The FDA sent warning letters today to seven online retailers, citing them for sales of novelty vapes that the agency says resemble “youth-appealing toys and drink containers.” According to FDA Center for Tobacco Products Director Brian King, the products “can be easily concealed and contain nicotine, which is highly addictive and can harm the developing adolescent brain.”
The FDA regularly goes after novelty vapes, which make up a tiny piece of the worldwide vape industry. Most vaping consumers buy products they know will work, and novelty vapes don’t inspire confidence among people who count on vape products to avoid smoking. Novelty products aren’t made by well-known vaping manufacturers.
For the FDA, vapes shaped like miniature soda bottles and tiny replicas of 1980s-style cell phones create an opportunity to show off the agency’s regulatory might and supposed concern for the well-being of the nation’s children.
“The products’ design may also help youth conceal the e-cigarettes from adults or be confused with an everyday object and the contents accidently ingested by young children,” the FDA said in a press release. But how young would a child have to be to mistake a three-inch “drink container” vape for an actual Slurpee?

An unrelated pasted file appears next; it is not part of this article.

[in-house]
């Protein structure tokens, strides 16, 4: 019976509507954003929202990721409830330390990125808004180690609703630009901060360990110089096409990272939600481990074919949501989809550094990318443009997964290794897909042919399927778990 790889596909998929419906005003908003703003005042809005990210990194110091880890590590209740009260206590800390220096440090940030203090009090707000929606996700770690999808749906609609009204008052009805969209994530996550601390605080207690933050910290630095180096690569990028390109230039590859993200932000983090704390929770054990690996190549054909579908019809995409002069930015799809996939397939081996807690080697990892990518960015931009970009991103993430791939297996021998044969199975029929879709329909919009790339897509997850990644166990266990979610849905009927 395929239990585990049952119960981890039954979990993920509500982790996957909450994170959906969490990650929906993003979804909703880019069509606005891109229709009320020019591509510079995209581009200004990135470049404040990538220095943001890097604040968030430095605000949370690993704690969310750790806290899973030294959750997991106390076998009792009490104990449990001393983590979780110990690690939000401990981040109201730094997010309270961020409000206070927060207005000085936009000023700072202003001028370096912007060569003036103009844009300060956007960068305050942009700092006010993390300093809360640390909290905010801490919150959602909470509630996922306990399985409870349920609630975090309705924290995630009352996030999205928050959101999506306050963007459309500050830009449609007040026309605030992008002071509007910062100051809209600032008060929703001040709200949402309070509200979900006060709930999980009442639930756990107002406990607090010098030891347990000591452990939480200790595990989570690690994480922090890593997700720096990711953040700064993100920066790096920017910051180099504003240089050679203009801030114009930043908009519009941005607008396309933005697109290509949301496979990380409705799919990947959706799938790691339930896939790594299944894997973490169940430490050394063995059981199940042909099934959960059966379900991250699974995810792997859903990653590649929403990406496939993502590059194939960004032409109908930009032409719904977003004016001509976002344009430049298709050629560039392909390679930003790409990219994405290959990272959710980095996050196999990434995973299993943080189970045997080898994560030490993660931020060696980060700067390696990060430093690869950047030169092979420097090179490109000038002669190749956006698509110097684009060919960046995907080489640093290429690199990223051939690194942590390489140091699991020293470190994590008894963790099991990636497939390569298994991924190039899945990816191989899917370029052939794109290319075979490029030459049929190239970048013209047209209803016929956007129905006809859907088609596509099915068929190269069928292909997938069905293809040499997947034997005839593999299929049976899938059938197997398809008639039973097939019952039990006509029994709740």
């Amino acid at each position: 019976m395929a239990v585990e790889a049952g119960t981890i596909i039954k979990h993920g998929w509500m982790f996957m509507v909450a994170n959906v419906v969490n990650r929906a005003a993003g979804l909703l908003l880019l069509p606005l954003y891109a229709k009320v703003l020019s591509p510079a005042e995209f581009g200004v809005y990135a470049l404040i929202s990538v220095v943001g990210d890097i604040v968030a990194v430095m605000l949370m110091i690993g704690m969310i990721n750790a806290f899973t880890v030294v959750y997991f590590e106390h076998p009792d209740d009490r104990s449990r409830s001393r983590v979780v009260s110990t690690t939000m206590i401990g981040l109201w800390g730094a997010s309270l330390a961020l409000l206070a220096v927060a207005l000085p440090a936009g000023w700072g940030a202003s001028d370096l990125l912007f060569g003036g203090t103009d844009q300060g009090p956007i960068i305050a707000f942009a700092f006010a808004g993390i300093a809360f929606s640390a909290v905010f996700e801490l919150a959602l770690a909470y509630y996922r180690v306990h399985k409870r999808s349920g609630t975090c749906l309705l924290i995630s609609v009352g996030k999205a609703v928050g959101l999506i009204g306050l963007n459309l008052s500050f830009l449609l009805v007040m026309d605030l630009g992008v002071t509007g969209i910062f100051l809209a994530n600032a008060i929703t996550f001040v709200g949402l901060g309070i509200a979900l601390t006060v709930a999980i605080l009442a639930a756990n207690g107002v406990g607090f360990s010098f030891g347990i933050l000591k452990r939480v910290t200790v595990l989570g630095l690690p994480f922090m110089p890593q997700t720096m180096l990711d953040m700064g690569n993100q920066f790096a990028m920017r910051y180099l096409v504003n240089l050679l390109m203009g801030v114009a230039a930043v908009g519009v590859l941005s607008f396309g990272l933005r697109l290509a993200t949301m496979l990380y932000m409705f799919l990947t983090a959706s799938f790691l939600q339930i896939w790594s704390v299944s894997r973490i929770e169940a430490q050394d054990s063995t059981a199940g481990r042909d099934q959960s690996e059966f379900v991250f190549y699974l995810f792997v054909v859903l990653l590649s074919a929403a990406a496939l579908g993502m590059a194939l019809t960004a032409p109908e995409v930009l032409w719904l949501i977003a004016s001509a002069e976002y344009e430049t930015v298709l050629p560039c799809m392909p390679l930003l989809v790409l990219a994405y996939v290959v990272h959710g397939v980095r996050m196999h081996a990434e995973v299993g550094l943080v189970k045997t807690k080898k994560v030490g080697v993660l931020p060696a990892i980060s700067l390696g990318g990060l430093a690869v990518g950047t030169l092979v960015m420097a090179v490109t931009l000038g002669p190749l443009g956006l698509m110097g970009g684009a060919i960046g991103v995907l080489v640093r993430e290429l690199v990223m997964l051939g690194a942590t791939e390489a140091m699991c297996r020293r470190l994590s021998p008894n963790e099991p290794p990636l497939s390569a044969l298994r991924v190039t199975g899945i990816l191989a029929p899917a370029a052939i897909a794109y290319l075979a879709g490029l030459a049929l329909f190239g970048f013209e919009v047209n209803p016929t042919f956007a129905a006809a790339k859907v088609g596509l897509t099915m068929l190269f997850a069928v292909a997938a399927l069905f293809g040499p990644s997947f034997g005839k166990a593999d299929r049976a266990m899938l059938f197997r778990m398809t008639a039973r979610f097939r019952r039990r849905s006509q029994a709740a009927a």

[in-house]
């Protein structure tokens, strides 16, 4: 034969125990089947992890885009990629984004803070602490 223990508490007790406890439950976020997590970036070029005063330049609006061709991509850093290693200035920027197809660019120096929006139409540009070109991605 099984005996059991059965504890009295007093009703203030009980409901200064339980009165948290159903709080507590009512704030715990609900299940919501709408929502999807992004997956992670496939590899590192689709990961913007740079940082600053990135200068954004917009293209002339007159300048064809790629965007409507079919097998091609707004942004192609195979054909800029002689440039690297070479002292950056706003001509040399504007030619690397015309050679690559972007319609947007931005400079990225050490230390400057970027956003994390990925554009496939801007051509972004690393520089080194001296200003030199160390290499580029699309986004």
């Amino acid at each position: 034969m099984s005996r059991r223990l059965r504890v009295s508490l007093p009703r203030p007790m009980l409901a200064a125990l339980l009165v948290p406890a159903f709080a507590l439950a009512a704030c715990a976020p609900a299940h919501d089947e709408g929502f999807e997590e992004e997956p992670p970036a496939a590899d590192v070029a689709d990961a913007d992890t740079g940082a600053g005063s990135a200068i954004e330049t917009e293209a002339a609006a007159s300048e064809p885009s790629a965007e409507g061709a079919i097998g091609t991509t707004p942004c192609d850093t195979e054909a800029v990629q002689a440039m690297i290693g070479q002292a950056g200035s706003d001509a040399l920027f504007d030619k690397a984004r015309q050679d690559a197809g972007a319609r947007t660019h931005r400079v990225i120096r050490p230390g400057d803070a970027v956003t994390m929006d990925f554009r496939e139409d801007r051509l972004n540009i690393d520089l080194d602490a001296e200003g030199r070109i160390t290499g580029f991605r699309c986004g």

In August, the FDA warned 15 retailers and distributors for selling products similar to those cited today. Last November, the agency sent letters to five manufacturers of “confusing” novelty vapes. One of those was a manufacturer selling a video game-lookalike novelty vape that had already received a warning letter more than two years earlier.
Since it granted itself regulatory authority over the vape market in 2016, the FDA has authorized U.S sale of just seven e-liquid-based vapes—six of which are still available. The agency has not authorized any bottled e-liquid, open-system (refillable) vapes, or vaping products in flavors other than tobacco. The FDA has rejected premarket tobacco applications (PMTAs) for millions of vaping products, forcing many companies to challenge the agency's decisions in federal courts.
Recipients of warning letters have 15 working days to respond, describing the corrective actions they’ve taken or disputing the agency’s allegations. Those who don’t reply may face additional FDA sanctions.